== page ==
#3: Content is still king, but pharmaceutical companies now need to shift their content creation engines into top gear to deliver dynamic, relevant content to HCPs at different stages in their journey.
True omnichannel engagement calls for an understanding of the type of content that HCPs need and (importantly) how that changes over time, so that a steady stream of relevant and value-added content can be delivered to them incrementally throughout their customer journeys. This hyper-personalized approach requires a much higher volume of content than traditional approaches. It also requires greater agility to ensure delivery of content that is relevant to physicians now, rather than content that was relevant 6 months ago. To make this happen, companies will need to improve the efficiency of their internal content creation and review processes and work with agency vendors who can fully support them in this accelerated approach. Also required, and an additional key element of the value-add, is content better suited to HCPs’ desire for greater scientific engagement. This is necessary both for use by reps to enhance the value of detailing and for dissemination across other channels.
#4: Far from displacing the field force, the pharmaceutical industry’s move towards data-driven decision-making reaffirms the critical position of sales reps and MSLs at the heart of the organization.
Despite the long-standing shrinkage of the US sales force, diminished access to physicians, and the pandemic-driven acceleration in non-personal digital approaches, a recurring theme of this meeting was the enduring importance of reps to the data-driven future of the industry. Growing excitement over the potential of AI has been tempered by a realization that most sales- and marketing-led capabilities will only reap the benefits of advanced analytics if there is also significant human input. Though data collection and processing will remain highly automated, the more sophisticated capabilities (such as AI-enhanced customer journey design and next-best action strategies for marketing) require the expertise and insights of multiple stakeholders, most notably the field force.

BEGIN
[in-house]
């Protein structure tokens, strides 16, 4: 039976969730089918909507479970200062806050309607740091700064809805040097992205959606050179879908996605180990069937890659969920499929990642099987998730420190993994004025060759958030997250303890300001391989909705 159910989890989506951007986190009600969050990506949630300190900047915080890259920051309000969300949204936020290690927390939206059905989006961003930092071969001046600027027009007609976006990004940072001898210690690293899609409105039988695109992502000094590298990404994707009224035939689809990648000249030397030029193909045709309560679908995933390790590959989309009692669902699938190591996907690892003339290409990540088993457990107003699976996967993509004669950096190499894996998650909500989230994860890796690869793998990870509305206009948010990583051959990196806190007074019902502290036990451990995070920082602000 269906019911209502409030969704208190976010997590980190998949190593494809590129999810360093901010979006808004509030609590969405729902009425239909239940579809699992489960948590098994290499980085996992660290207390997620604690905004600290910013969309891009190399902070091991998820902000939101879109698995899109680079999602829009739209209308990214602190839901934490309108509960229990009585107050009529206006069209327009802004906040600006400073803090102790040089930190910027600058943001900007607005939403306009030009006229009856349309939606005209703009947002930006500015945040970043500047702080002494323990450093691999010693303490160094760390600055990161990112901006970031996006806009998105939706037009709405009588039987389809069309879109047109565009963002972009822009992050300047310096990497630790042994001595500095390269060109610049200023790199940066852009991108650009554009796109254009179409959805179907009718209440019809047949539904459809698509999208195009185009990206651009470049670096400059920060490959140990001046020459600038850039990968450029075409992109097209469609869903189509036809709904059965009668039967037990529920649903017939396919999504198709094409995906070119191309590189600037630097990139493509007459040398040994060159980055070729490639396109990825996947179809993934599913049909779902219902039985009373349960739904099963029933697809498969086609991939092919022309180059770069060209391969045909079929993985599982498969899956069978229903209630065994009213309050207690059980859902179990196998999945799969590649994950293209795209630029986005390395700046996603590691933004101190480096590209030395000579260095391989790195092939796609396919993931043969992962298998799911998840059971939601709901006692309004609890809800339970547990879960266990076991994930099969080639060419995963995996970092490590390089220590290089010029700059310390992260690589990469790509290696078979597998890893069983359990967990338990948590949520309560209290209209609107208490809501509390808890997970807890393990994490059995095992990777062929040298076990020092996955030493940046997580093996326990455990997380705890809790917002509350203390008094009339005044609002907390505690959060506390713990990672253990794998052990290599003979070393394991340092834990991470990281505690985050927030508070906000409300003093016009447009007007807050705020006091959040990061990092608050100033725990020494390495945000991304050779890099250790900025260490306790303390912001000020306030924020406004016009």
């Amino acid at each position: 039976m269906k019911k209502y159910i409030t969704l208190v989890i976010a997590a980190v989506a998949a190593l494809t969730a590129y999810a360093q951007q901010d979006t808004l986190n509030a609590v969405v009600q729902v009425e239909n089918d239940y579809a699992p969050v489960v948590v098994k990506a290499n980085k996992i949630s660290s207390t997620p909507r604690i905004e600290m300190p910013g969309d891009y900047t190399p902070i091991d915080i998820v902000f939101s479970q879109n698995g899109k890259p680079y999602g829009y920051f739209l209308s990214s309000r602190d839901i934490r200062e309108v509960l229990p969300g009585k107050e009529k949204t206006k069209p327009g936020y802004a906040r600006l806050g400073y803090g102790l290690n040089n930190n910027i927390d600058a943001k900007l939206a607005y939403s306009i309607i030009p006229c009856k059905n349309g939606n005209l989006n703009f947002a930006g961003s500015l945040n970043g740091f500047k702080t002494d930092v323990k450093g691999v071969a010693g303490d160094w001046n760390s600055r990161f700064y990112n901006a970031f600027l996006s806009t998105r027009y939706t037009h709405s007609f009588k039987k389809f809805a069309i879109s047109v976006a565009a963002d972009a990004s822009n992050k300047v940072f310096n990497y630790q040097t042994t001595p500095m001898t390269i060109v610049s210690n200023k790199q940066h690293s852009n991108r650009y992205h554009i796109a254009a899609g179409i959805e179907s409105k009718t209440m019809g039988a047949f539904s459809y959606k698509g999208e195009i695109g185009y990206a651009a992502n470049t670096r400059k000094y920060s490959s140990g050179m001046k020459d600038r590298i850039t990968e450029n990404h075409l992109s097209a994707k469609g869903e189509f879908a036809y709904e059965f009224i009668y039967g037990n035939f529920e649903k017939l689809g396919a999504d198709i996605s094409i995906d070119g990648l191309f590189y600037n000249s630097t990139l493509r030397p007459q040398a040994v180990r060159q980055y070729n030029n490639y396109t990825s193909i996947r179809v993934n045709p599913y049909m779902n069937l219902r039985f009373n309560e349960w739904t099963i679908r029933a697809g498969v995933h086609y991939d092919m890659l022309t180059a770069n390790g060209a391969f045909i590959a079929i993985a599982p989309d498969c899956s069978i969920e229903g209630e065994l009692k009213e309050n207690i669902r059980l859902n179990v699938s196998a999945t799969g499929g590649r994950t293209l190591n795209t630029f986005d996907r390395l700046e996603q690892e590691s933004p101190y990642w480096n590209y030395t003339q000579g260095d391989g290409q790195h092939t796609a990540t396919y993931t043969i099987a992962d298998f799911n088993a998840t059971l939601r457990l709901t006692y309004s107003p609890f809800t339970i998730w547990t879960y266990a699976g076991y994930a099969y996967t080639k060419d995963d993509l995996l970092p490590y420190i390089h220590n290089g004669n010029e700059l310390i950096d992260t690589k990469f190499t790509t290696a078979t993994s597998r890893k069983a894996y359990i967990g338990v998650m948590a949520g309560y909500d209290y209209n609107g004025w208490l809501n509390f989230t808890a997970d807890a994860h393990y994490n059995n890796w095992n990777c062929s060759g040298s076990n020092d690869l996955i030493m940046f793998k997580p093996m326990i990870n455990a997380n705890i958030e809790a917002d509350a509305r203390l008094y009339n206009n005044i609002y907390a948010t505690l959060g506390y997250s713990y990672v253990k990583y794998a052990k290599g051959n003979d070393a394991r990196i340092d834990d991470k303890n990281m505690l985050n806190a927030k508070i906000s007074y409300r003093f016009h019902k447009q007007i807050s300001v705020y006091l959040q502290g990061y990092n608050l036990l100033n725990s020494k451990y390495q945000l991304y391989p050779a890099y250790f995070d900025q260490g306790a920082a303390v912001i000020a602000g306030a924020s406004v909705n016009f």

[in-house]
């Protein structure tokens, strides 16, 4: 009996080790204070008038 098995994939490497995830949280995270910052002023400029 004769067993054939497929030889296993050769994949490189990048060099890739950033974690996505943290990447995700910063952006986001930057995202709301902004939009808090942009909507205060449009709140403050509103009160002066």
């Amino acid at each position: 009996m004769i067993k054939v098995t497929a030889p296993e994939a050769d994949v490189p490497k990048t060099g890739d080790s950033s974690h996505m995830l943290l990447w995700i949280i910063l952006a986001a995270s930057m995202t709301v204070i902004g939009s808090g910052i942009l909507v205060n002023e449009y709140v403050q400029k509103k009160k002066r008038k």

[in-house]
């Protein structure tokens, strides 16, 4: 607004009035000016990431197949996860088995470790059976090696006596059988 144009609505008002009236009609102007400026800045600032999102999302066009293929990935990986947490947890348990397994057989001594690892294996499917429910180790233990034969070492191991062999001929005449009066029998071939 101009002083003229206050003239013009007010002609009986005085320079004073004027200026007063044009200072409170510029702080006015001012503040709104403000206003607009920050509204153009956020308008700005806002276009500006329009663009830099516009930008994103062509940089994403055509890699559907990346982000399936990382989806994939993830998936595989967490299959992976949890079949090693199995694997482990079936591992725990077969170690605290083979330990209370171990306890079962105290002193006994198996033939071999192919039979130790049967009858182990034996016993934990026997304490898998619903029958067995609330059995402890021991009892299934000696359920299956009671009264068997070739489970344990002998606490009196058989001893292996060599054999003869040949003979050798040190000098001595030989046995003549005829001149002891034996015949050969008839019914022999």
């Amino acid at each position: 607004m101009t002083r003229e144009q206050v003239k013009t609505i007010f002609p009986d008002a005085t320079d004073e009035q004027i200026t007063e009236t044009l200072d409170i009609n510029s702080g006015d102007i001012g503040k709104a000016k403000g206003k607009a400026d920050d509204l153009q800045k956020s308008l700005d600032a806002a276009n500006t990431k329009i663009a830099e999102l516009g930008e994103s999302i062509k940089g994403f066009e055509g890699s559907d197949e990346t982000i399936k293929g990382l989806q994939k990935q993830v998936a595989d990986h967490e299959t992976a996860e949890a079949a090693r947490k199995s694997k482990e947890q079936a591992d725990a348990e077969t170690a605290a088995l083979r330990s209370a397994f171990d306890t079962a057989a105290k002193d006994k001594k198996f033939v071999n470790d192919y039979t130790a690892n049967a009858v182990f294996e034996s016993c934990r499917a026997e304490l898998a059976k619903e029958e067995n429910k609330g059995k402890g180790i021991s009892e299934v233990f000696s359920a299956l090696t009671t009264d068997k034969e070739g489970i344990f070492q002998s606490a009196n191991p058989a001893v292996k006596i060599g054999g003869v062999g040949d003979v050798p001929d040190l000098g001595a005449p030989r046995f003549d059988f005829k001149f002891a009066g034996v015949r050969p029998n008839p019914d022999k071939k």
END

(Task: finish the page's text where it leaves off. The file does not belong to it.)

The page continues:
The value of their input into personalized engagement strategies was illustrated by the findings of a pilot study presented by Sanofi’s Anastasiya Kolyasnikova. Following a series of clinician interviews, various approaches to developing HCP persona-specific content were tested for the ability to increase engagement and improve satisfaction scores. A semantic personalization approach that used machine algorithm-performed semantic cluster analysis of the interview records to generate persona-specific tones of voice, achieved only modest improvements in click rate. However, an alternative personalization approach in which reps helped to develop tailored customer journeys, based on their deep knowledge of the HCPs, was effective at increasing engagement, improving HCP satisfaction, and even leading to more customer touchpoints.
In the emerging omnichannel landscape, the field force will not only survive, but thrive – as the “face” of the company for many HCPs and even a preferred channel for some. According to Takeda’s Samer Ansari, the new data capabilities will enable reps to become “superheroes in the field,” by empowering them with greater insights, increasing their relevancy, and helping to elevate their relationship with HCPs.
“At the end of the day, it’s still about connections and relationships, and our field reps are critical in all of that. They are the ones that own the relationship and create that trust…when it comes to engaging with our customers. We can always have other experiences (send more emails, have slick websites), but it’s how do we channel all of our data and digital thinking and capabilities to elevate that relationship experience with the rep.”
– Samer Ansari, Head of Digital & IT, Global Oncology Business Unit, Takeda